Good points here. As a basketball coach myself, these are some of the same things that I was yelling at the television. If you noticed, Boston made proper adjustments. Last game, and some this one Rose abused the Celtics when they switched a big man on him. Late in the game they stopped switching as much. We continued to switch, and Salmons, or “Fish” as I call him was surely quick in leaving his assignment for that crucial shot that Pierce hit. The biggest thing that bothered me was the final play. It was a great play… probably the best thing that I’ve seen drawn up by Skinny and his staff. But why couldn’t Tyrus Thomas been subbed in for Brad Miller? Thomas attacks the basket way more aggressively. Brad Miller air balled the layup, and it reminded me of Patrick Ewing against the Pacers in the playoffs a while back. Thomas would have surely went to the basket looking to dunk it… and it would have been too high for Rondo to punch him in the face. At the end of the day… another close one for the books, and I’m not settling for moral victories either.

  4. k.markham@live.com'
    inspectorboyd April 29, 2009 at 4:06 pm #

    I’m no CIA agent but check out Rondo’s postgame interview: Clearly at 1:14 as he’s explaining the foul on Miller, the pitch of his voice rises slightly, as though he’s about to tell a well rehearsed story. Then at 1:21 when he claims to have “went through his arm first” he clears his throat and begins a series of rapid blinks, tell-tale signs of deceit, if me lying to my Mom at age 16 about smoking pot is any indication. I’ll be submitting this damning evidence to Mr. Stern via strippergram and $13.57 dollar bribe and ask for a 1 game suspension.

  5. APaschen@gmail.com'
    Loop April 29, 2009 at 5:45 pm #

    Matt,

    You saw Salmons get torched by Pierce three times in a row with that jump shot in OT. Just tossing this one out there, and feel free to send it back. But if you KNOW they are going to Pierce ann Baby and Perkins are in the line-up (along with Tony Allen and Marbury) Why not lineup with Hinrich, Rose, Thomas, Miller and Noah and put Thomas on Pierce? I would rather have Thomas on him than Salmons, who clearly isn’t the same player with a bum groin.

    Loop

  6. bscholtens@hotmail.com'
    Brad April 29, 2009 at 6:08 pm #

    I couldn’t agree more with DocBoone. I have been thinking the same about the really imaginative misdirection of that play. For a moment it felt like we had “good” Skiles back. Kudos to VDN for having enough guts to put the game in the hands of an unlikely hero.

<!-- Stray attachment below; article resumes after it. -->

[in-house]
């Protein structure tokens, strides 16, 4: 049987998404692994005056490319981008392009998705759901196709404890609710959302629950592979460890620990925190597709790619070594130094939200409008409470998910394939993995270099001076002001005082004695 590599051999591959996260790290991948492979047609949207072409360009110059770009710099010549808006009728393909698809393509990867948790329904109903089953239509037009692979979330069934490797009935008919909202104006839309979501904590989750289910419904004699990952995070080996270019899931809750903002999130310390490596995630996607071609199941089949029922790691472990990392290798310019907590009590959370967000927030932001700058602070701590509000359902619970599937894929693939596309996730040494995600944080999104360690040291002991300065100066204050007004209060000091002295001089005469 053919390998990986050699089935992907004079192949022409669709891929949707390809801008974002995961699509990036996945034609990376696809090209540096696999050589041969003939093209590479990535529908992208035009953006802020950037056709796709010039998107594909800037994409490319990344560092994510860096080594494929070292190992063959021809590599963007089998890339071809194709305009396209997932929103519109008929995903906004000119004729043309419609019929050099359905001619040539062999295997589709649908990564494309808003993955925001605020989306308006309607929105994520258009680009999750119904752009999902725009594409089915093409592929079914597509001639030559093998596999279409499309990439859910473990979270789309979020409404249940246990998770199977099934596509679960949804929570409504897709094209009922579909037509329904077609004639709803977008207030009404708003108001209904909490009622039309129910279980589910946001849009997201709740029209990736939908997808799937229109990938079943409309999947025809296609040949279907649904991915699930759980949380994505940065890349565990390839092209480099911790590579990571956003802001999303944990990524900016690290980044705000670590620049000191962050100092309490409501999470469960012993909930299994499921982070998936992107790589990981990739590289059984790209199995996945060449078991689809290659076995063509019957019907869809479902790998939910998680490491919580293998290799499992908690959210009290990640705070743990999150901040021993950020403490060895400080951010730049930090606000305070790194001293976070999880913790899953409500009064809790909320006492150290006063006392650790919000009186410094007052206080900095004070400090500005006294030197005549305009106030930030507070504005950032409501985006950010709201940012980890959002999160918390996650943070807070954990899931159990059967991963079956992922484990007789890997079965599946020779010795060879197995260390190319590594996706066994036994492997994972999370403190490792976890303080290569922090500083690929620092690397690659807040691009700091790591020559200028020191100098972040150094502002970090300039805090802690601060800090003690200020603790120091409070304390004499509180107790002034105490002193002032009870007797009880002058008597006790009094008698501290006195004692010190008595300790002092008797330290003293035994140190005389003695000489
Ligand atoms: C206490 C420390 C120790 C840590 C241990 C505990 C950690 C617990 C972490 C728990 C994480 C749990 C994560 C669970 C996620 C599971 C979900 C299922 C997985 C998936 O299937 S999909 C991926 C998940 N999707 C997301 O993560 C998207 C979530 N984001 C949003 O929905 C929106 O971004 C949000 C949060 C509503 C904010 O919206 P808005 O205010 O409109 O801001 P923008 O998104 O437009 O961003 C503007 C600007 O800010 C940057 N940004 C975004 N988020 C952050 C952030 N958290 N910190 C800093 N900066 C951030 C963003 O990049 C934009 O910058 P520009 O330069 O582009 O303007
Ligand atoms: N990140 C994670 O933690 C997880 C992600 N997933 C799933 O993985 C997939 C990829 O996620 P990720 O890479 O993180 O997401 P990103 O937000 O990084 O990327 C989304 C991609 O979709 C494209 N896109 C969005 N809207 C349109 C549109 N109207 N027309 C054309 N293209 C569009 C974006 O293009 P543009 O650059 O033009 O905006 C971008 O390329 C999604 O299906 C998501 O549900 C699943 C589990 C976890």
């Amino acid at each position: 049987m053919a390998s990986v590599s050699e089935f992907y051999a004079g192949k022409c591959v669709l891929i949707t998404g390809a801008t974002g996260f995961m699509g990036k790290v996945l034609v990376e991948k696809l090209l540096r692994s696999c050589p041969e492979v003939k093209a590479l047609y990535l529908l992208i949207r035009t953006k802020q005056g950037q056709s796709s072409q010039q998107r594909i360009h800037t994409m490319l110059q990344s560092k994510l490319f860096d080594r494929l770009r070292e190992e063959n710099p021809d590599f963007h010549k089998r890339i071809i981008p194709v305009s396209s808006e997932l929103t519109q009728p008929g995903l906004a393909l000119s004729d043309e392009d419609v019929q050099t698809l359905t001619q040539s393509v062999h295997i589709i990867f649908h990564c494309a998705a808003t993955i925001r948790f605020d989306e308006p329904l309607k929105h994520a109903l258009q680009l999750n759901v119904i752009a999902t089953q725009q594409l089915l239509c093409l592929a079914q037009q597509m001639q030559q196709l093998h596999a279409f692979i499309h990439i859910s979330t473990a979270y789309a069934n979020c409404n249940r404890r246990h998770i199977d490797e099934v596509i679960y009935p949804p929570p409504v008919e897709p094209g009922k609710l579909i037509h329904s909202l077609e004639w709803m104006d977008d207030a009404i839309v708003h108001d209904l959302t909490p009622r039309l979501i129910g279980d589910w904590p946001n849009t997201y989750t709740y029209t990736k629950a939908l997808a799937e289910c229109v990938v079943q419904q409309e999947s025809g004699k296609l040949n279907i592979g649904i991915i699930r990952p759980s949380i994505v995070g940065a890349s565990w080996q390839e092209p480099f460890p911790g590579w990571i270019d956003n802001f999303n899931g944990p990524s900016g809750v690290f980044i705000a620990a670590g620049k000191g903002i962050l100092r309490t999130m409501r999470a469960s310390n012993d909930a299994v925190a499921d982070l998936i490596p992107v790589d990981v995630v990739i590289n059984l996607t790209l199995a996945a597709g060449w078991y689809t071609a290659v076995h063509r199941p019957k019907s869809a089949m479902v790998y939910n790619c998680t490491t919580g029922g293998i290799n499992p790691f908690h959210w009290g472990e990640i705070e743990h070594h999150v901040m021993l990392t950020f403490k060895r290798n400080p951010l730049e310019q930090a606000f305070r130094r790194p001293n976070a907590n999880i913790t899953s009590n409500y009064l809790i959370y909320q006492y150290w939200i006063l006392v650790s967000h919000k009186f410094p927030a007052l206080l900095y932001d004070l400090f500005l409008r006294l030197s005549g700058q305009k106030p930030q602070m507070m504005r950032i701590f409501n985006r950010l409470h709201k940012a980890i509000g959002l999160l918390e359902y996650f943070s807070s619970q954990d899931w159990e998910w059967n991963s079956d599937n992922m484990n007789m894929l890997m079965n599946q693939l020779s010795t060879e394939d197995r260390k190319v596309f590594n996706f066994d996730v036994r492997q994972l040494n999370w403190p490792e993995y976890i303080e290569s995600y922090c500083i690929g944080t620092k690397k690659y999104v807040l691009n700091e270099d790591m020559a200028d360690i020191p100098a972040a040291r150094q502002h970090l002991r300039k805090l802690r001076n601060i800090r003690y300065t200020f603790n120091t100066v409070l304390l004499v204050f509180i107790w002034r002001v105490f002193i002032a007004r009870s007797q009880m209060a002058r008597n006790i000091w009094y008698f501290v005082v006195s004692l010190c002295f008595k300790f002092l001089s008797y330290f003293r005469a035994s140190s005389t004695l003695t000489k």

I feel just awful for Brad Miller. (shouldn’t we start refering to him by his initials like we do the other guys? BM ;) He is given the public distiction of goat after getting hammered like that. You know he makes those freethrows if unimpared. I hope he is able to get past it, and I hope that most Chicago Bulls fans appreciate him and his effort.

    I also have been thinking that the play may have worked with either Noah or Thomas in there. It’s unfortunate that VDN could not have trusted Noah or Thomas with that assignment as both would have been able to drive quicker and finish with a flush instead of the lob. I hope they are able to understand that their lack of b-ball IQ forced VDN to call Miller’s number instead of theirs. …and subsequently lost the game. If the off-season is next, they need to make it priority to be that guy next year.

  7. bullsbythehorns@gmail.com'
    Matt McHale April 29, 2009 at 6:23 pm #

    inspectorboyd — “You just know the coaches opinions would be diametrically opposite if the roles were reversed on the last foul. Playoff coaches are about as objective as bar owners.” Man, ain’t THAT the truth. That’s why I couldn’t help but laugh over the hole Tony DiLeo versus Stan Van Gundy flap going on in the Sixers-Magic series. Van Gundy is the self-styled master of the passive-aggressive officiating jab, but when DiLeo did it last night, Stan was all like, “WHAT?! WE’RE COMPLAINING ABOUT THE OFFICIATING NOW?! IS THAT WHAT WE’RE DOING?!” Of course, Van Gundy has never done that…